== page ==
The trailer for Happythankyoumoreplease: How I Met Your Mother's Josh Radnor chooses the Braff most traveled

The trailer for Happythankyoumoreplease: How I Met Your Mother's Josh Radnor chooses the Braff most traveled

There would seem to be several causes for knee-jerk appraisals of Happythankyoumoreplease: That title? Involuntary spasms. Also, it’s a film written, directed, and starring Josh Radnor, ostensible lead (though arguably least interesting) character of How I Met Your Mother, who seems to be following in the footsteps of fellow sitcom actor Zach Braff by crafting his own winsome, mellow-indie-rock-soundtracked ode to how it’s difficult to be in your 20s and, like, figure stuff out.

And yet, the film won the Audience Award at this year’s Sundance, and critics really warmed to it—such as our own Noel Murray, who ended up comparing it to a “late ’80s / early ’90s Woody Allen film” and praising it for its admirable lack of rote quirkiness, even if it does find Radnor’s struggling writer adopting an adorable foster child he finds on the subway and talking endlessly about love and happiness with his Alopecia-afflicted friend (Malin Akerman, whose running monologue on this trailer is another giant negative). Meanwhile, she’s pursued by a geeky co-worker (Tony Hale) and he chases after an emotionally guarded nightclub singer (Kate Mara), while for good indie-movie measure, Radnor throws in tangential hipster couple Zoe Kazan and Pablo Schreiber and asks us to care about their angsty problems too.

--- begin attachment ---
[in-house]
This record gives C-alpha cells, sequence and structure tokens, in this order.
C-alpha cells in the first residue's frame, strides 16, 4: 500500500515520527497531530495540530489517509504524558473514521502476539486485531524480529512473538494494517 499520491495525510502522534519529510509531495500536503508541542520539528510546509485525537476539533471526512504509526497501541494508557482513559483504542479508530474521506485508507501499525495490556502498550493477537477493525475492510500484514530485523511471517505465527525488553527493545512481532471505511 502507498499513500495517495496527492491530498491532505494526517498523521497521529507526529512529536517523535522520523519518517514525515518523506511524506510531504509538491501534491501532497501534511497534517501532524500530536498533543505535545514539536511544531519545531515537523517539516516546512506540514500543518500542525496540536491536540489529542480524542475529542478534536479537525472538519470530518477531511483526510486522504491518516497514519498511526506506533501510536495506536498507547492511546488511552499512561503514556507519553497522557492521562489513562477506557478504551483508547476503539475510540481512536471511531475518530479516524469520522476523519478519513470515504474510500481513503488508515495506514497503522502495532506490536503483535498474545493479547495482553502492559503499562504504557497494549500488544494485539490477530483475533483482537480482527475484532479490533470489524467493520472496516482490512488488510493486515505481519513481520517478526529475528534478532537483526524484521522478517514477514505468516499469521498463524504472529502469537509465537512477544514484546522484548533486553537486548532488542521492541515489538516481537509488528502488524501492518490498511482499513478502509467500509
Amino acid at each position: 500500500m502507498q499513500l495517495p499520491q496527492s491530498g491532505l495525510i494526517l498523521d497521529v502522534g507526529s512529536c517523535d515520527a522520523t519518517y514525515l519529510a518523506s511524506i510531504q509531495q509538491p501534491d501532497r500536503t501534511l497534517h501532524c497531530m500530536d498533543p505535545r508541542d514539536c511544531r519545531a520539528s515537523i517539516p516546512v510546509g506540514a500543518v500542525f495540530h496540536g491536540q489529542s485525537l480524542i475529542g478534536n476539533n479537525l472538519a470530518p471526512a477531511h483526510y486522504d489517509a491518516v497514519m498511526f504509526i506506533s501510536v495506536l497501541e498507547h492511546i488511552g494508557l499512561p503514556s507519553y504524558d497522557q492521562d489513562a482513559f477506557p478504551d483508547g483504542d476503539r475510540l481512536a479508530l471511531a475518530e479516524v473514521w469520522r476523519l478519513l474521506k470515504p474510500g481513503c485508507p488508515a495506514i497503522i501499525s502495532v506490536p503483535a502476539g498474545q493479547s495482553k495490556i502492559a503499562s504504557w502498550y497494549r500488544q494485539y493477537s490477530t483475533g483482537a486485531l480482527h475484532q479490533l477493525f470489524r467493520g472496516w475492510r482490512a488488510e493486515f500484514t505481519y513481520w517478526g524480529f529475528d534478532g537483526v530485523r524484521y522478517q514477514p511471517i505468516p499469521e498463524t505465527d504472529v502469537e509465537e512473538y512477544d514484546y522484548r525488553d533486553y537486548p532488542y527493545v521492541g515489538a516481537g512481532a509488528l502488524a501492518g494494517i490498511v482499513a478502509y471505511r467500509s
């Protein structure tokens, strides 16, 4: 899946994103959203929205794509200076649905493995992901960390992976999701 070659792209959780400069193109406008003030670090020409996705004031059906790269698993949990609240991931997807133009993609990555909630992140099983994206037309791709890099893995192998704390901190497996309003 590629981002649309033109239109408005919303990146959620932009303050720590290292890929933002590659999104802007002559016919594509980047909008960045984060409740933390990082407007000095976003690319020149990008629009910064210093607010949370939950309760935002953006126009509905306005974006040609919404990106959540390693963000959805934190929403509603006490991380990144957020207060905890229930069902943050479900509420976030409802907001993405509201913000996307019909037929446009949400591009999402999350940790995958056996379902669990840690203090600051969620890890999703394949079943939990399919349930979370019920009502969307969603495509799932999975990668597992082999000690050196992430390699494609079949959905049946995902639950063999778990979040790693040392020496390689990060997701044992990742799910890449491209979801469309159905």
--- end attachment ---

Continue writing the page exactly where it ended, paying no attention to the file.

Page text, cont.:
But still—but still... People seemed to like it at Sundance, and this preview is probably unflatteringly focused on all of the film’s most precious moments, like a scene where Akerman tells Radnor’s character to “go get yourself loved” or one where Adorable Subway Moppet tells Radnor, “You’re my best friend.” (Involuntary spasms again.) Anyway, given the gulf between the actual early critical reception and the way Happythankyoumoreplease comes off in this, it’ll be interesting to see if this overly sentimental approach ends up turning off completely the audience that might otherwise embrace it. 

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